Rain, lots of rain. And then some more rain. So much rain for a semi-arid desert! Yep, you guessed it, our forecast has been non-stop rain for the last few weeks. It is finally getting hot and sunny, but tomorrow it should be back to rain.
On top of all the rain, it turns out that one of the drippers in our front garden planters has been leaking. How did we find this out you ask? With a very unpleasant sight as K took out some garbage.
Turns out our soil had changed from a solid to a semi-liquid state. Kind of like cornstarch and water, where a little pressure makes it solid, but if you hold some in your hand, open palmed, and jiggle your hand, it jiggles like jello. I imagine it would be the perfect consistency for sculpting. Oddly enough, this makes the soil unbelievably heavy. Heavier than I had ever planned the planter to be able to hold. Turns out the screws had enough torque that they snapped right off.
In retrospect, I should have planned and structured our largest planter for kore weight, but I truly never expected this…lesson learned, I will never make this mistake again. The good news was that it turned out to be an easy fix. The first step was to carefully move the plants. We were hopeful that they hadn’t had any damage to their roots, especially the clematis since it is the biggest and healthiest one we have.
Next, K emptied all the soil while I cut some new braces for the base boards. I also decided to add four legs to the new braces to help distribute the weight should we have a lot of rain again. Once the soil was gone, we clamped the fabric up to the trellis as it was still attached to the back side of the planter.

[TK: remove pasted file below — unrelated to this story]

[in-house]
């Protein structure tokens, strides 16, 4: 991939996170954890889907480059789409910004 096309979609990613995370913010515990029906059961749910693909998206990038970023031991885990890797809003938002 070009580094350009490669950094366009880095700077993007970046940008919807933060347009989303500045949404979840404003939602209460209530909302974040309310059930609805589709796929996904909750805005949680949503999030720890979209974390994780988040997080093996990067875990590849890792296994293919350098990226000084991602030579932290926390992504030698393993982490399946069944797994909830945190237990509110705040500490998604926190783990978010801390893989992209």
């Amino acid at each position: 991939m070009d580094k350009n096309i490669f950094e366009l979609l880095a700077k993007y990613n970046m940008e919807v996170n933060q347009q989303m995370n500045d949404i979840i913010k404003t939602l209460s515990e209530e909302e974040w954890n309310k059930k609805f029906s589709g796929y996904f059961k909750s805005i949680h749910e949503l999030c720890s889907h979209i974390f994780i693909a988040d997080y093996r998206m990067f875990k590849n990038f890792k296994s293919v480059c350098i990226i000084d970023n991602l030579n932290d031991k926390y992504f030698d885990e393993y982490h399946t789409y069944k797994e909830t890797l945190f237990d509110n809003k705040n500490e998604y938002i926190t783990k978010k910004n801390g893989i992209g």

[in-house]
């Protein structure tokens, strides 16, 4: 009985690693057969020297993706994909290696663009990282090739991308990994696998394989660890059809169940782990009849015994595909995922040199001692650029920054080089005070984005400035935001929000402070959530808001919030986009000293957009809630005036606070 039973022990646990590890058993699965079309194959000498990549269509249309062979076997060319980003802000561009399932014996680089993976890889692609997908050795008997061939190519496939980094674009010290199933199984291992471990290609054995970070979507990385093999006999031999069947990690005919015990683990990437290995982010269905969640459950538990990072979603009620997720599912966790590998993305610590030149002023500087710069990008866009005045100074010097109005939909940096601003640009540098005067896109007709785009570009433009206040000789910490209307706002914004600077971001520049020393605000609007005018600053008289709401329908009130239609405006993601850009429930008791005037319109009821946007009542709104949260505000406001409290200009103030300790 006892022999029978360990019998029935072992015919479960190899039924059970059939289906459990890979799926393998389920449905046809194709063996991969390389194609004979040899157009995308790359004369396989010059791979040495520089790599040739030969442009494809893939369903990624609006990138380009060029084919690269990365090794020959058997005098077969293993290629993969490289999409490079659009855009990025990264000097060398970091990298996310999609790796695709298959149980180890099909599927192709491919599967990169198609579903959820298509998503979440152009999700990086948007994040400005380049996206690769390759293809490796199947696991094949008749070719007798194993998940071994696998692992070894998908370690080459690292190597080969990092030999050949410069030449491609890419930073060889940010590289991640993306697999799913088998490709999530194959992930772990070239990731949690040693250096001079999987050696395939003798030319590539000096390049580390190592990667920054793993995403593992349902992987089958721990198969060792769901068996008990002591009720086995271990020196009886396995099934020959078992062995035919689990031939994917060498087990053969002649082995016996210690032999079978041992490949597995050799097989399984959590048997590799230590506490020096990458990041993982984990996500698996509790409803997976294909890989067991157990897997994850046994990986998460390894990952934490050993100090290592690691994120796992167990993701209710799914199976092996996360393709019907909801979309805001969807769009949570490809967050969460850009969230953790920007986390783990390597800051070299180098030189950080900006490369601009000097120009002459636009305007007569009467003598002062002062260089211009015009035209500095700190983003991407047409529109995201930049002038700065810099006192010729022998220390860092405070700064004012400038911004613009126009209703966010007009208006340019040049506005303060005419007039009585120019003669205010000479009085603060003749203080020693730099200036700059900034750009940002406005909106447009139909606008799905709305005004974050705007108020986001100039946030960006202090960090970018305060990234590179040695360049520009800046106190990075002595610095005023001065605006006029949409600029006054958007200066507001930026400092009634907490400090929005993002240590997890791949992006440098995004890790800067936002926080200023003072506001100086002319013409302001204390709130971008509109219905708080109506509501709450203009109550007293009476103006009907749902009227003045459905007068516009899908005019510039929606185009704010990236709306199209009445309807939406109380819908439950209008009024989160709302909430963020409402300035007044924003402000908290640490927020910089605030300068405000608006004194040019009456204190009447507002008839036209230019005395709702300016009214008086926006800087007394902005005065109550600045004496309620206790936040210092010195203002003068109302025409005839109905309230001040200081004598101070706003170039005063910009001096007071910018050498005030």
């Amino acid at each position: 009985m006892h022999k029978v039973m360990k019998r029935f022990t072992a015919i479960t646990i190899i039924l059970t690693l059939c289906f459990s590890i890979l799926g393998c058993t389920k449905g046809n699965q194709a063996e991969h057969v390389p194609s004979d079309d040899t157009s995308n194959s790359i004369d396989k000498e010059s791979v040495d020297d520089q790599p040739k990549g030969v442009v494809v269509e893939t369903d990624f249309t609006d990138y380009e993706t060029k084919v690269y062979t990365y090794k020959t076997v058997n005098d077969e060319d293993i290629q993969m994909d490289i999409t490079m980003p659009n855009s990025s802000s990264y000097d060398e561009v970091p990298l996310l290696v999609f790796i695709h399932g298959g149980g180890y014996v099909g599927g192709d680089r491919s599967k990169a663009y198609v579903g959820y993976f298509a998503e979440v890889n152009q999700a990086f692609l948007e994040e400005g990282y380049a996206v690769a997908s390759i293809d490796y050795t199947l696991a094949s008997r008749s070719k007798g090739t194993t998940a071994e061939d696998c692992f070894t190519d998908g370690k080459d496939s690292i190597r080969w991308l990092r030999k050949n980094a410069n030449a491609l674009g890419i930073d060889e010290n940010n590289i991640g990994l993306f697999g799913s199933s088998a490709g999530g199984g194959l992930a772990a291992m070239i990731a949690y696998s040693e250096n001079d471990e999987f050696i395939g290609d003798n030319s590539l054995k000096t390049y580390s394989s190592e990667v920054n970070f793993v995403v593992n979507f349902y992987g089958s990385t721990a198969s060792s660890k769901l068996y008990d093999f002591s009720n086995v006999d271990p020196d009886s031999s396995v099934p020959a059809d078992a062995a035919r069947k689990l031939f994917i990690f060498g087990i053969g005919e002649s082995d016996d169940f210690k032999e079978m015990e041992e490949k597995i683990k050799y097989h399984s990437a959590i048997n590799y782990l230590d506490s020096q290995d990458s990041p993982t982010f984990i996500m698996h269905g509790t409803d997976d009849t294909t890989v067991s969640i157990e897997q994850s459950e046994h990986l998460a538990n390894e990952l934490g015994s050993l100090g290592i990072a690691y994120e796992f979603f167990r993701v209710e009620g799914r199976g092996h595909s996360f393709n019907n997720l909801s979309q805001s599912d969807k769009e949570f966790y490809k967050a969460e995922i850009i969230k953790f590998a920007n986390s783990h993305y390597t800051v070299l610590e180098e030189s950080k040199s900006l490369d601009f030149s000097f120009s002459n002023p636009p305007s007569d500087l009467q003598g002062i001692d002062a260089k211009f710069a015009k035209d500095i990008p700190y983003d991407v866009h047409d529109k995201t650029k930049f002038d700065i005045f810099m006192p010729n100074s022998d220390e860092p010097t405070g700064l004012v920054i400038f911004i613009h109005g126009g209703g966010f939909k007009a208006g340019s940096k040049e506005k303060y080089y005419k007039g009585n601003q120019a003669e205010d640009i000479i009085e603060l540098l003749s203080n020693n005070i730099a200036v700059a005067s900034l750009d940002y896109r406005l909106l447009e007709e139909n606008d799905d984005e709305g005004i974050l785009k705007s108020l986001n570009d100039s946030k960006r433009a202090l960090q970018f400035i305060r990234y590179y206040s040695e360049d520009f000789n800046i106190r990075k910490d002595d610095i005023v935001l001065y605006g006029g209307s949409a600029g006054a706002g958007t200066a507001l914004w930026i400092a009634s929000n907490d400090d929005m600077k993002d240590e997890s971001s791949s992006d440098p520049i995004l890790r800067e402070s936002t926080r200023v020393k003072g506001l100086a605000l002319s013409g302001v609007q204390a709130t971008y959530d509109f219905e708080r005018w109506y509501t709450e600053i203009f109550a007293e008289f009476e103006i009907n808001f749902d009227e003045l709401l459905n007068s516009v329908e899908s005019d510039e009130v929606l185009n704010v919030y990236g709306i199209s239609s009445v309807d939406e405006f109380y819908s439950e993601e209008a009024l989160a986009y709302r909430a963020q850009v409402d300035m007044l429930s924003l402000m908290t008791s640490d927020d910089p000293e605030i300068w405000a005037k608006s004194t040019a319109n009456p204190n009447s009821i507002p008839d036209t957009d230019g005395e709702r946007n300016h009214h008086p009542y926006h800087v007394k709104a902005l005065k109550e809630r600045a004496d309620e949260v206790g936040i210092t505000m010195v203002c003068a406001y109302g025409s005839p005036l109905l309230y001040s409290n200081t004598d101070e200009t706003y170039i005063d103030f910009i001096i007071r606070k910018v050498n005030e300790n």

Next I removed all the boards and unscrewed the bracing that was still attached at the back of the planter. The screws were actually still straight which was a pleasant surprise considering I thought they were bent. Once we had everything apart, I was able to reattach the brace boards on the front and back, adding a few more screws to both. I also added side braces to support the new horizontal braces. Lastly we added the four legs.
From there we put the base boards back in place and gave it a weight test (lots of pushing down really hard with our weight behind it). The boards still fit perfectly and were very solid. Again, in retrospect this is what we should have done from the get-go.
Then it was a matter of stapling the fabric back into place, filling the planter with the good soil, not the super gross wet solid stuff that came out. Then we placed the plants back into place. We managed to weave the clematis back through the trellis and all the leaves grabbed on just like they had previously. We did change the order and location if some of the wave petunias to better fill the planter.
By the end, you’d never know we had a little mishap.